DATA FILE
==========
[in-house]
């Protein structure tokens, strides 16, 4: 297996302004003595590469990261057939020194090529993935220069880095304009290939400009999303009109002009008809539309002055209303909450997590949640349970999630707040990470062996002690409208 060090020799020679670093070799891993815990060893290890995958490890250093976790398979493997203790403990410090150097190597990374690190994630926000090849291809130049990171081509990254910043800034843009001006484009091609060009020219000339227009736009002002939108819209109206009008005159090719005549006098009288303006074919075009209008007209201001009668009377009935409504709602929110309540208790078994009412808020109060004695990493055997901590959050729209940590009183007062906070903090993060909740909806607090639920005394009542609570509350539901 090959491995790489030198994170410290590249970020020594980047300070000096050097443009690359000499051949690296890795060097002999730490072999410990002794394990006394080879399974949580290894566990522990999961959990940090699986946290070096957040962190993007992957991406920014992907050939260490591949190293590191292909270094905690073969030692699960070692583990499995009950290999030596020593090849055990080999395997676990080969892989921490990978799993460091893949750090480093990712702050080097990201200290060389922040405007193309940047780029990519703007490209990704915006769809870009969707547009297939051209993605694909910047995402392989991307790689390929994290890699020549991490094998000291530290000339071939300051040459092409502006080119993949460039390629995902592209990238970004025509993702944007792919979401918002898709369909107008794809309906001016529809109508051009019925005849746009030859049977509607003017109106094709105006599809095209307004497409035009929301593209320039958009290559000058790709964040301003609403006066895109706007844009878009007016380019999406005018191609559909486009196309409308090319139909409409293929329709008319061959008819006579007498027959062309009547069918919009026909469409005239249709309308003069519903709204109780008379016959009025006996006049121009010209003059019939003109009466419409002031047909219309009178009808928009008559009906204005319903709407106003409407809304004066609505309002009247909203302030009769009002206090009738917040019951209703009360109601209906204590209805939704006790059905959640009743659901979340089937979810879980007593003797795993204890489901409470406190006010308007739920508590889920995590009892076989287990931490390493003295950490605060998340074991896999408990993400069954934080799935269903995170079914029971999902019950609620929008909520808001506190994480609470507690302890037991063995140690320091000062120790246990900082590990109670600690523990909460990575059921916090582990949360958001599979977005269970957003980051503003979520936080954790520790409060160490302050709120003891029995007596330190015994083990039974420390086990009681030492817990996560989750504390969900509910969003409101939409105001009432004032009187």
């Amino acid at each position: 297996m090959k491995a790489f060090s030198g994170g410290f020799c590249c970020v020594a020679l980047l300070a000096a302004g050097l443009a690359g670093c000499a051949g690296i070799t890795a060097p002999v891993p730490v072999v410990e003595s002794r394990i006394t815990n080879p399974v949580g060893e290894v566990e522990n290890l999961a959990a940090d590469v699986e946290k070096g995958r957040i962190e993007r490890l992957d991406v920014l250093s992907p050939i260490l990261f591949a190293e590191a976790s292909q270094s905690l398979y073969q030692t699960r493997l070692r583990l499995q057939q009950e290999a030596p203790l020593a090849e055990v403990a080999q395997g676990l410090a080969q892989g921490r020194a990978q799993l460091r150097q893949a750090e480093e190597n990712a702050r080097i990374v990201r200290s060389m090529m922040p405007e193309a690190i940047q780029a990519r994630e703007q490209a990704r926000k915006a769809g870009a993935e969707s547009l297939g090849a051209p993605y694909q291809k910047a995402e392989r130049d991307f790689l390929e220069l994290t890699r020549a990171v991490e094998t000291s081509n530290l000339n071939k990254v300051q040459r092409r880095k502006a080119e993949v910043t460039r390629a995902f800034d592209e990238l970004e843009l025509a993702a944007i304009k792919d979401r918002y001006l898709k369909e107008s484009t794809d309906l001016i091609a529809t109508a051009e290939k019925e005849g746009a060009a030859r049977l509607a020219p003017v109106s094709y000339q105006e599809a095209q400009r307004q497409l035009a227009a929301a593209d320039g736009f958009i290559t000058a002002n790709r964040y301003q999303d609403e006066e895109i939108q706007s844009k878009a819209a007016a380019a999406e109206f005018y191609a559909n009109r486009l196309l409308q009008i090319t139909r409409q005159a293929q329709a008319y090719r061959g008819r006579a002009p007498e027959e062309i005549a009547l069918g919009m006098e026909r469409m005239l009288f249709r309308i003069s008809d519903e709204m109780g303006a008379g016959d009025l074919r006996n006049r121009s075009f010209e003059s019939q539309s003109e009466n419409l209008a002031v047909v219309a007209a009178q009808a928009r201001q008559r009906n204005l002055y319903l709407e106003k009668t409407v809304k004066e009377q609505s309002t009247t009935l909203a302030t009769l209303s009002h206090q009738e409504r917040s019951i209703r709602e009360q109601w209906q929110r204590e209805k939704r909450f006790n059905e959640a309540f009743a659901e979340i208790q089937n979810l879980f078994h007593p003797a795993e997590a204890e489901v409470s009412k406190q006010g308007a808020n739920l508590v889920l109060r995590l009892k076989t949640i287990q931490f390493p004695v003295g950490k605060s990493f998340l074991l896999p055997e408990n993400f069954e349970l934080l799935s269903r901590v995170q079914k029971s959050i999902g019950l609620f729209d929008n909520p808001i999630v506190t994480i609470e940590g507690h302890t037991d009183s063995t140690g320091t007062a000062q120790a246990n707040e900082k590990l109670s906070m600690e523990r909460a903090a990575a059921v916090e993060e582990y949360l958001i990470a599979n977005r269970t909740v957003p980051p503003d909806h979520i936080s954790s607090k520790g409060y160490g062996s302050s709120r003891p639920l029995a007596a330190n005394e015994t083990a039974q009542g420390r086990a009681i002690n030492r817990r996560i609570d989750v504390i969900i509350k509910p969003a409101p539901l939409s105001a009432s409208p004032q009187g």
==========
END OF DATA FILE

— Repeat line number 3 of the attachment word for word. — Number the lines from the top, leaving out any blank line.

């Amino acid at each position: 297996m090959k491995a790489f060090s030198g994170g410290f020799c590249c970020v020594a020679l980047l300070a000096a302004g050097l443009a690359g670093c000499a051949g690296i070799t890795a060097p002999v891993p730490v072999v410990e003595s002794r394990i006394t815990n080879p399974v949580g060893e290894v566990e522990n290890l999961a959990a940090d590469v699986e946290k070096g995958r957040i962190e993007r490890l992957d991406v920014l250093s992907p050939i260490l990261f591949a190293e590191a976790s292909q270094s905690l398979y073969q030692t699960r493997l070692r583990l499995q057939q009950e290999a030596p203790l020593a090849e055990v403990a080999q395997g676990l410090a080969q892989g921490r020194a990978q799993l460091r150097q893949a750090e480093e190597n990712a702050r080097i990374v990201r200290s060389m090529m922040p405007e193309a690190i940047q780029a990519r994630e703007q490209a990704r926000k915006a769809g870009a993935e969707s547009l297939g090849a051209p993605y694909q291809k910047a995402e392989r130049d991307f790689l390929e220069l994290t890699r020549a990171v991490e094998t000291s081509n530290l000339n071939k990254v300051q040459r092409r880095k502006a080119e993949v910043t460039r390629a995902f800034d592209e990238l970004e843009l025509a993702a944007i304009k792919d979401r918002y001006l898709k369909e107008s484009t794809d309906l001016i091609a529809t109508a051009e290939k019925e005849g746009a060009a030859r049977l509607a020219p003017v109106s094709y000339q105006e599809a095209q400009r307004q497409l035009a227009a929301a593209d320039g736009f958009i290559t000058a002002n790709r964040y301003q999303d609403e006066e895109i939108q706007s844009k878009a819209a007016a380019a999406e109206f005018y191609a559909n009109r486009l196309l409308q009008i090319t139909r409409q005159a293929q329709a008319y090719r061959g008819r006579a002009p007498e027959e062309i005549a009547l069918g919009m006098e026909r469409m005239l009288f249709r309308i003069s008809d519903e709204m109780g303006a008379g016959d009025l074919r006996n006049r121009s075009f010209e003059s019939q539309s003109e009466n419409l209008a002031v047909v219309a007209a009178q009808a928009r201001q008559r009906n204005l002055y319903l709407e106003k009668t409407v809304k004066e009377q609505s309002t009247t009935l909203a302030t009769l209303s009002h206090q009738e409504r917040s019951i209703r709602e009360q109601w209906q929110r204590e209805k939704r909450f006790n059905e959640a309540f009743a659901e979340i208790q089937n979810l879980f078994h007593p003797a795993e997590a204890e489901v409470s009412k406190q006010g308007a808020n739920l508590v889920l109060r995590l009892k076989t949640i287990q931490f390493p004695v003295g950490k605060s990493f998340l074991l896999p055997e408990n993400f069954e349970l934080l799935s269903r901590v995170q079914k029971s959050i999902g019950l609620f729209d929008n909520p808001i999630v506190t994480i609470e940590g507690h302890t037991d009183s063995t140690g320091t007062a000062q120790a246990n707040e900082k590990l109670s906070m600690e523990r909460a903090a990575a059921v916090e993060e582990y949360l958001i990470a599979n977005r269970t909740v957003p980051p503003d909806h979520i936080s954790s607090k520790g409060y160490g062996s302050s709120r003891p639920l029995a007596a330190n005394e015994t083990a039974q009542g420390r086990a009681i002690n030492r817990r996560i609570d989750v504390i969900i509350k509910p969003a409101p539901l939409s105001a009432s409208p004032q009187g």